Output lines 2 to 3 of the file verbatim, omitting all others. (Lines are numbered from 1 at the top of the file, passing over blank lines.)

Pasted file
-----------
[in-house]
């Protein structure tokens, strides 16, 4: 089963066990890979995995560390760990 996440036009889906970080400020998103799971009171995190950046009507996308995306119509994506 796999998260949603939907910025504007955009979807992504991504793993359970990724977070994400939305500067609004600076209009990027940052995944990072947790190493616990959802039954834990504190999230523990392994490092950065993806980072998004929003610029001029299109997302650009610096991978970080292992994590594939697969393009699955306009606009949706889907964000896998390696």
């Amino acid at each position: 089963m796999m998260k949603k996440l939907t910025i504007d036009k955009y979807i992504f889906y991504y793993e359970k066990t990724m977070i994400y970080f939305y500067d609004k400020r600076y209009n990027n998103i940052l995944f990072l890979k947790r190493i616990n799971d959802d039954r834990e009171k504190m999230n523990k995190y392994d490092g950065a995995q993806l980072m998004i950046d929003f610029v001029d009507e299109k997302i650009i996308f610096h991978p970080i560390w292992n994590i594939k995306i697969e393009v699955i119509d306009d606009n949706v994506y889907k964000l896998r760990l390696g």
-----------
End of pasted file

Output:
């Protein structure tokens, strides 16, 4: 089963066990890979995995560390760990 996440036009889906970080400020998103799971009171995190950046009507996308995306119509994506 796999998260949603939907910025504007955009979807992504991504793993359970990724977070994400939305500067609004600076209009990027940052995944990072947790190493616990959802039954834990504190999230523990392994490092950065993806980072998004929003610029001029299109997302650009610096991978970080292992994590594939697969393009699955306009606009949706889907964000896998390696």
């Amino acid at each position: 089963m796999m998260k949603k996440l939907t910025i504007d036009k955009y979807i992504f889906y991504y793993e359970k066990t990724m977070i994400y970080f939305y500067d609004k400020r600076y209009n990027n998103i940052l995944f990072l890979k947790r190493i616990n799971d959802d039954r834990e009171k504190m999230n523990k995190y392994d490092g950065a995995q993806l980072m998004i950046d929003f610029v001029d009507e299109k997302i650009i996308f610096h991978p970080i560390w292992n994590i594939k995306i697969e393009v699955i119509d306009d606009n949706v994506y889907k964000l896998r760990l390696g």